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Arrangement Continued

Arrangement Continued

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Arrangement Continued

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  1. Arrangement Continued Organizing your speech: connectives, introductions and conclusions

  2. Practice Recognizing Patterns of Organization

  3. 1. I. The first area in the recycling plant is the collection room. II. Beyond the collection room we come to the sorting area. III. Conveyer belts from the sorting area take like materials to the processing facilities. IV. From the processing facilities, the processed raw materials are shipped to manufacturers.

  4. 2. I. Recycling has its roots in pioneer culture. II. Modern recycling efforts emerged in the 1970s with the rise of environmentalism. III. Today, recycling has become a multimillion dollar industry.

  5. 3. I. Communities are turning to municipal recycling programs for various reasons. II. The effects of municipal recycling programs include reduced use of landfills and reduced pollution.

  6. 4. I. The United States faces a serious landfill crisis. II. The United State’s landfill crisis can be met by the adoption of mandatory recycling programs.

  7. 5. I. One way to recycle is to reduce your use of packaging. II. Another way to recycle is to reuse materials whenever possible. III. A final way to recycle is to collect and turn in used materials that can be remanufactured into new material.

  8. Connectives The key to making your speech listener-friendly.

  9. Examples of Speech Connectives Transitions: move the audience quickly from one main point or sub-point to the next. Increasing the amount of money spent on education is only one part of the solution. The other part is to ensure that the money is spent wisely. Now that we have explored the ancient origins of astrology, let us turn to its modern popularity. So much for the present; what about the future? We have spent a lot of time talking about the problem. It’s time now to discuss the solution.

  10. INTERNAL PREVIEWS: Signal the sub-points that will follow within the body. In discussing how Asian Americans have been stereo-typed in the mass media, we’ll look first at the origins of the problem and second at its continuing impact today. As we look at America’s deteriorating public works system, we shall deal first with our streets and highways, second with our bridges, and third with our water systems.

  11. TRANSITIONS can be combined with internal previews [Transition]: Now that we have seen how serious the problem of faulty credit reports is, let’s look at some solutions. [Internal Preview]: I will focus on three--instituting tighter government regulation of credit bureaus, holding credit bureaus financially responsible for their errors, and giving individuals easier access to their credit reports.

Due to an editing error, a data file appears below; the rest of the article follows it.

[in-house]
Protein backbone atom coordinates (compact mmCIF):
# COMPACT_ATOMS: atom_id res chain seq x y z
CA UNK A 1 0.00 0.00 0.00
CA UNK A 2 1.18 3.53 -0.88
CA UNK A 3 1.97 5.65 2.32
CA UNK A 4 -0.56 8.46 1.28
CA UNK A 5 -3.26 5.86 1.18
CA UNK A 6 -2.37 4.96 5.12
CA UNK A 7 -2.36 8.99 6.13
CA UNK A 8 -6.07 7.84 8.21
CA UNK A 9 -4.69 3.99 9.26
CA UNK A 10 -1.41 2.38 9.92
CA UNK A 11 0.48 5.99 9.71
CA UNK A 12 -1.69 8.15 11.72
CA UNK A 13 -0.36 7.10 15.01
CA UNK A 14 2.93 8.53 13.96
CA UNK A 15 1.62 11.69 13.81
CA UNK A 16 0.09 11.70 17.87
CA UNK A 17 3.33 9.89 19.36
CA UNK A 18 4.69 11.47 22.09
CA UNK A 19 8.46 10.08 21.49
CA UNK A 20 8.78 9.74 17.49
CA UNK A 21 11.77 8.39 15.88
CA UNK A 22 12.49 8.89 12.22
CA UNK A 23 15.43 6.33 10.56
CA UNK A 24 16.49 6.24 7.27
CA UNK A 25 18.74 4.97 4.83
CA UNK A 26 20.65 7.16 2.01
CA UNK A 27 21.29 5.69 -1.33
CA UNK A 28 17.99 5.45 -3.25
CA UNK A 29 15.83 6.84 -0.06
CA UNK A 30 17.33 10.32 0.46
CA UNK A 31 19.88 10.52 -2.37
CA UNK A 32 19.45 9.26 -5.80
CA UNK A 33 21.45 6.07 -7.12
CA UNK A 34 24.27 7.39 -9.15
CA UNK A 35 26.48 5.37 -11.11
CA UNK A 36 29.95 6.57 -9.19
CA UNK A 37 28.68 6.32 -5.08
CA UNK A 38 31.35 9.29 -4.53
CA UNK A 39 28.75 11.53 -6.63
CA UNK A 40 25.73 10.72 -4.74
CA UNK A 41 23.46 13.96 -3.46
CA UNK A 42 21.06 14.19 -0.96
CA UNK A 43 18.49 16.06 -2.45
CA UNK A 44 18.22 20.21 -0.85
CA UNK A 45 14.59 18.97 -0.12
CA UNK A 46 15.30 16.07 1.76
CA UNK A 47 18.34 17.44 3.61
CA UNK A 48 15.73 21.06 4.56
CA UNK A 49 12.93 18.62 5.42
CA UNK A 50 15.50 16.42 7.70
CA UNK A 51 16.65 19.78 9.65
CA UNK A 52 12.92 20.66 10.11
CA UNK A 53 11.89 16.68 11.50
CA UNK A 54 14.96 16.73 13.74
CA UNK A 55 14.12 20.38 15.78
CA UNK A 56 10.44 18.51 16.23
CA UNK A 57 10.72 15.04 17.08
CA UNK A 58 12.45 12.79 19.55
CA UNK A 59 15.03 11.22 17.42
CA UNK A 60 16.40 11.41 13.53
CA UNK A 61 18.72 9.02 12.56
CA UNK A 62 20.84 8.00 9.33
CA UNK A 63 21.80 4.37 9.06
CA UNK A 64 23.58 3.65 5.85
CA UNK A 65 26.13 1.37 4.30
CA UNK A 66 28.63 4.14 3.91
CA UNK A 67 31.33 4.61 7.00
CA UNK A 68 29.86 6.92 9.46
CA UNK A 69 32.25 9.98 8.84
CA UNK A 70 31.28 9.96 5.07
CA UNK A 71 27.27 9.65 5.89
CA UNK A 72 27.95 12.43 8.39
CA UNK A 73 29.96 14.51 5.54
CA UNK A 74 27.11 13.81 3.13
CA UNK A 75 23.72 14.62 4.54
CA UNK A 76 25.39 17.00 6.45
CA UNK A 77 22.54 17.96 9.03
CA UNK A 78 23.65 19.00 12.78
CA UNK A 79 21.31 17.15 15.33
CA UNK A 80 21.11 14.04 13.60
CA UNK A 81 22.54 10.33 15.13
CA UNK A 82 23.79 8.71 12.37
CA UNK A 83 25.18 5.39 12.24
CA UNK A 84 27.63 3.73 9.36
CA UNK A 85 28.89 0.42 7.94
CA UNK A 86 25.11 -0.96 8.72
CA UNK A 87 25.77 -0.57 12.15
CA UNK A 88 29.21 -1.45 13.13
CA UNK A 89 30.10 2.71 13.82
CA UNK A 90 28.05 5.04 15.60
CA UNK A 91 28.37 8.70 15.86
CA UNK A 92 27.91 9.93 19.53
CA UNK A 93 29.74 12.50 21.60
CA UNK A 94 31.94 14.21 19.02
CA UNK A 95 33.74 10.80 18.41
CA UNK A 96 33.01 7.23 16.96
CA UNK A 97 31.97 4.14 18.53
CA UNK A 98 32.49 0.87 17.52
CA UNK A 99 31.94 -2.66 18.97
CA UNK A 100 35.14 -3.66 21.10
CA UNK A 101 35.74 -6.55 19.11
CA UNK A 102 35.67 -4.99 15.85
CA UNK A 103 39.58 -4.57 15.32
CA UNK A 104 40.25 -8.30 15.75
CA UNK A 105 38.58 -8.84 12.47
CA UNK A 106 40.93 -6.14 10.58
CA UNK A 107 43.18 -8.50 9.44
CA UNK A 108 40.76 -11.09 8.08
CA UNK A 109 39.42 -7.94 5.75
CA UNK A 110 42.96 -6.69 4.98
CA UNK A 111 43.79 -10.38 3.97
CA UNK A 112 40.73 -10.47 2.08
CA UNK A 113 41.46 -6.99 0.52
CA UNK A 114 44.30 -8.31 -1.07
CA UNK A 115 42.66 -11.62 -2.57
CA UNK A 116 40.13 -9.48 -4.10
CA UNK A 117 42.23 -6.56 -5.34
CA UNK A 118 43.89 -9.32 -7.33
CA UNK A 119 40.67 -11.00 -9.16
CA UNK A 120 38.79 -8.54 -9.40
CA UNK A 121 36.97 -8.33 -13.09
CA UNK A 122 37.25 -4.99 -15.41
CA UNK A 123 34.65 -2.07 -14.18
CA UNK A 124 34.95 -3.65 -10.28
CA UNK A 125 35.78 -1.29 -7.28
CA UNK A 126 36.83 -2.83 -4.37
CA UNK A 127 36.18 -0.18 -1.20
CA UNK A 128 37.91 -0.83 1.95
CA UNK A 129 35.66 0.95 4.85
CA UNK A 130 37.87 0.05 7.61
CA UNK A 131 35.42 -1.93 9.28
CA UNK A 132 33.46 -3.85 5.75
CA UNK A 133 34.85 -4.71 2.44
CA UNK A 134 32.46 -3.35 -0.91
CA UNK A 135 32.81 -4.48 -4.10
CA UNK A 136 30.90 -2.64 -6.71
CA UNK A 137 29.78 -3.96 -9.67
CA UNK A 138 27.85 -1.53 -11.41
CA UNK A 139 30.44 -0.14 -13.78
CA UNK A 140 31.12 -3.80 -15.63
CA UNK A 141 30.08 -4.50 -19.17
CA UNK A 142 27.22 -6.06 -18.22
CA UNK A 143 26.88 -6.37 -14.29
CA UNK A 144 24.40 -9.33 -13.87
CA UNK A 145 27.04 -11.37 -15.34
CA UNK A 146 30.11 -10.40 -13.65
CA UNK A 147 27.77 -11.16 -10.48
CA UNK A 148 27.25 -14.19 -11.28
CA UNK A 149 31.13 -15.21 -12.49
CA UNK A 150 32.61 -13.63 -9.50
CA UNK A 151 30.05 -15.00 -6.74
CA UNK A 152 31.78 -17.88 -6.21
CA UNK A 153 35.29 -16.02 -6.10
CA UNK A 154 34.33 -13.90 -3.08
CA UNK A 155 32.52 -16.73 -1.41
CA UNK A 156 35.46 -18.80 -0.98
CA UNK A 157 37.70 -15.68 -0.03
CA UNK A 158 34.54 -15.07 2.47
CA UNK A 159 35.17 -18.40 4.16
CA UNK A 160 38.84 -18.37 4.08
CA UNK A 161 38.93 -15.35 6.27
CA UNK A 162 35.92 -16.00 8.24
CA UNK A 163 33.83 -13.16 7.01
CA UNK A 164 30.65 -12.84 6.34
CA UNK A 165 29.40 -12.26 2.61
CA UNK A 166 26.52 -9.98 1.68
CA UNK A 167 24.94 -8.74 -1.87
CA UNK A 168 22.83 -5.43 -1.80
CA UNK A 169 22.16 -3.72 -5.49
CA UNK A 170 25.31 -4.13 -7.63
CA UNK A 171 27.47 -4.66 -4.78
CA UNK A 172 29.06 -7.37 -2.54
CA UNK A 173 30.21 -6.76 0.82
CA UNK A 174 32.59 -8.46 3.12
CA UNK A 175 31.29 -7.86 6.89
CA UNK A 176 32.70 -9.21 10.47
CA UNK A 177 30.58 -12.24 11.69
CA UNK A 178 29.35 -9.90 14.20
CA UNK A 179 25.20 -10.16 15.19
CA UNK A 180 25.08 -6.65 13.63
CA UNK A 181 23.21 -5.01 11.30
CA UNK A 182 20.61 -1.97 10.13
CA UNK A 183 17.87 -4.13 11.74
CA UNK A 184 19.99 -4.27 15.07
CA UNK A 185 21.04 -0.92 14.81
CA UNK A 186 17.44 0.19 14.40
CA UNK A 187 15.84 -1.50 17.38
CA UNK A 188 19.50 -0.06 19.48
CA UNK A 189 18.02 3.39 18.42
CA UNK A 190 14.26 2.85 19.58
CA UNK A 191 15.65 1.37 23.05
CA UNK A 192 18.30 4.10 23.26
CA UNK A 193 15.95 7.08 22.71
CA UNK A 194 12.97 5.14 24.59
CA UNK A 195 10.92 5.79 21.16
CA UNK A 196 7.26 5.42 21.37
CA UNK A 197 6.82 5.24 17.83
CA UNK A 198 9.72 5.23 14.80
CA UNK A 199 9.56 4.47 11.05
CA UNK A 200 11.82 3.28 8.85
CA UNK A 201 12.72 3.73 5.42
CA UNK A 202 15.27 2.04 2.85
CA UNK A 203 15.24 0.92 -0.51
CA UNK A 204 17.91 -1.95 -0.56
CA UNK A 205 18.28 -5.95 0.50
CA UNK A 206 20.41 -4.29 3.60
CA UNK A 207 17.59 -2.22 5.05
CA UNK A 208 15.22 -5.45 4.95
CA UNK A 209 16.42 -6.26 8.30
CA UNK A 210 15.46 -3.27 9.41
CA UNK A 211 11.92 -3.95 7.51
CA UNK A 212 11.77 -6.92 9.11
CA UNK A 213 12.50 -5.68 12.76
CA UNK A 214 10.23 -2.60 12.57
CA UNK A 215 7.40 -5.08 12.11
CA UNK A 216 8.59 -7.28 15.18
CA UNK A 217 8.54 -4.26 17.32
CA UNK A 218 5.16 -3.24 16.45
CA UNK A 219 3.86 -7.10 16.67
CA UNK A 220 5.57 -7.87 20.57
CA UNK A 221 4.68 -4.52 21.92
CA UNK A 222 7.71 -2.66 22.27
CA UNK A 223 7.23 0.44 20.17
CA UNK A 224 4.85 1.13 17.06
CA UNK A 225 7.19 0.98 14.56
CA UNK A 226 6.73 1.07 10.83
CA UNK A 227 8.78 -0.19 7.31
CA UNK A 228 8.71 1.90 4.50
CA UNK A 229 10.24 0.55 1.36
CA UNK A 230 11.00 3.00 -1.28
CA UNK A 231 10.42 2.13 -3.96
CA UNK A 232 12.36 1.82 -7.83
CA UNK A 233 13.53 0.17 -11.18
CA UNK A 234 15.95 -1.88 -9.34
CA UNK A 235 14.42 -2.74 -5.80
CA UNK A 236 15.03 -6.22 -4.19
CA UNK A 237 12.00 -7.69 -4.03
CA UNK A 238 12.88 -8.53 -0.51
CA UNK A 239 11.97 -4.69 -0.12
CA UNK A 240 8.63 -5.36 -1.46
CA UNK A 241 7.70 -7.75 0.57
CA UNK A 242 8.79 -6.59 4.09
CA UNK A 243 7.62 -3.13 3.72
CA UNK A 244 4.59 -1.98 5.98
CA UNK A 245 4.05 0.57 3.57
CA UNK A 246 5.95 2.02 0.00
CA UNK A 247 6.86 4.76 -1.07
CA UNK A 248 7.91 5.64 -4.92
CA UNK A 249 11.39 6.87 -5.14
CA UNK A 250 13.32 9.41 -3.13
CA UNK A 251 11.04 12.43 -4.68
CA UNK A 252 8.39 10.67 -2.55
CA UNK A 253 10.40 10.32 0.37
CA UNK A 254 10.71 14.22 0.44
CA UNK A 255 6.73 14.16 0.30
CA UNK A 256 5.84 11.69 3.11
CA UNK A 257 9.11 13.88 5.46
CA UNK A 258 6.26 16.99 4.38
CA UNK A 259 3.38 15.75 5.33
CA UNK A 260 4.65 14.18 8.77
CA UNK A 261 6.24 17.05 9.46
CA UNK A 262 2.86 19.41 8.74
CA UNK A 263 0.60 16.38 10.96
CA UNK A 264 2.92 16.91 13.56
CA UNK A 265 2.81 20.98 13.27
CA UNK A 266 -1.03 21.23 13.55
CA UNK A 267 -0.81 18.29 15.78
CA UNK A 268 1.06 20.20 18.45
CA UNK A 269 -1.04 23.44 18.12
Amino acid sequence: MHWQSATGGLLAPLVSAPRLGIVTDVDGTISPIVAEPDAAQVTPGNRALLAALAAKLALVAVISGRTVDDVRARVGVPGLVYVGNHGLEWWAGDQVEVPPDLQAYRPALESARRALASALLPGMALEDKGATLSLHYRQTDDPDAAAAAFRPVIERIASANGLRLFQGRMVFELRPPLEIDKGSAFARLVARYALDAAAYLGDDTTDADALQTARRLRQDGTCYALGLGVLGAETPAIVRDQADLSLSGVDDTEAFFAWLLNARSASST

12. INTERNAL SUMMARIES: review the main points or sub-points covered so far In short, palm reading is an ancient art. Developed in China more than five thousand years ago, it was practiced in classical Greece and Rome, flourished during the Middle Ages, survived the Industrial Revolution, and remains popular today.

  13. INTERNAL SUMMARIES can be combined with Transitions [Internal Summary]: Let’s pause for a moment to recapitulate what we have found so far. First, we have seen that America’s criminal justice system does not effectively deter crime. Second, we have seen that prison programs to rehabilitate criminals have failed miserably. [Transition]: We are now ready to explore solutions to these problems.

  14. SIGNPOSTS: draw attention to exactly where you are in the speech SIGNPOSTS CAN BE: • Numbers: “first”, “second”, “third” • Other signals: “next”, “finally” • Underscoring: “The most important thing to remember,” “Above all”, “Let me repeat,” “This will be on the exam”

  15. Booker T. Washington Speech (W p. 34) • Booker T. Washington is best known for founding the Tuskegee Institute in Alabama. • The growth of Tuskegee under Washington’s guidance was nothing short of phenomenal. • Today, Tuskegee remains a leader in applied research and practical education. • Booker T. Washington was also known as one the ablest speakers in American History • All told, Washington delivered some 4,000 public speeches during his 30 year career. • Washington’s most famous speech is his “Atlanta Exposition Address” of 1895.

  16. I. Booker T. Washington is best known for founding the Tuskegee Institute in Alabama. TRANSITION: “Washington’s legacy lives on not only in the institution he founded, but also in the speeches he gave throughout his career.” II. Booker T. Washington was also known as one the ablest speakers in American History A. All told, Washington delivered some 4,000 public speeches during his 30 year career. TRANSITION: “Though he gave many speeches in many places, his most influential was the “Atlanta Exposition Address” delivered in1895.” B. Washington’s most famous speech is his “Atlanta Exposition Address” of 1895. INTERNAL PREVIEW: “The speech is still interesting because it contains the heart of Washington’s political and economic policy and because it continues to provoke controversy.”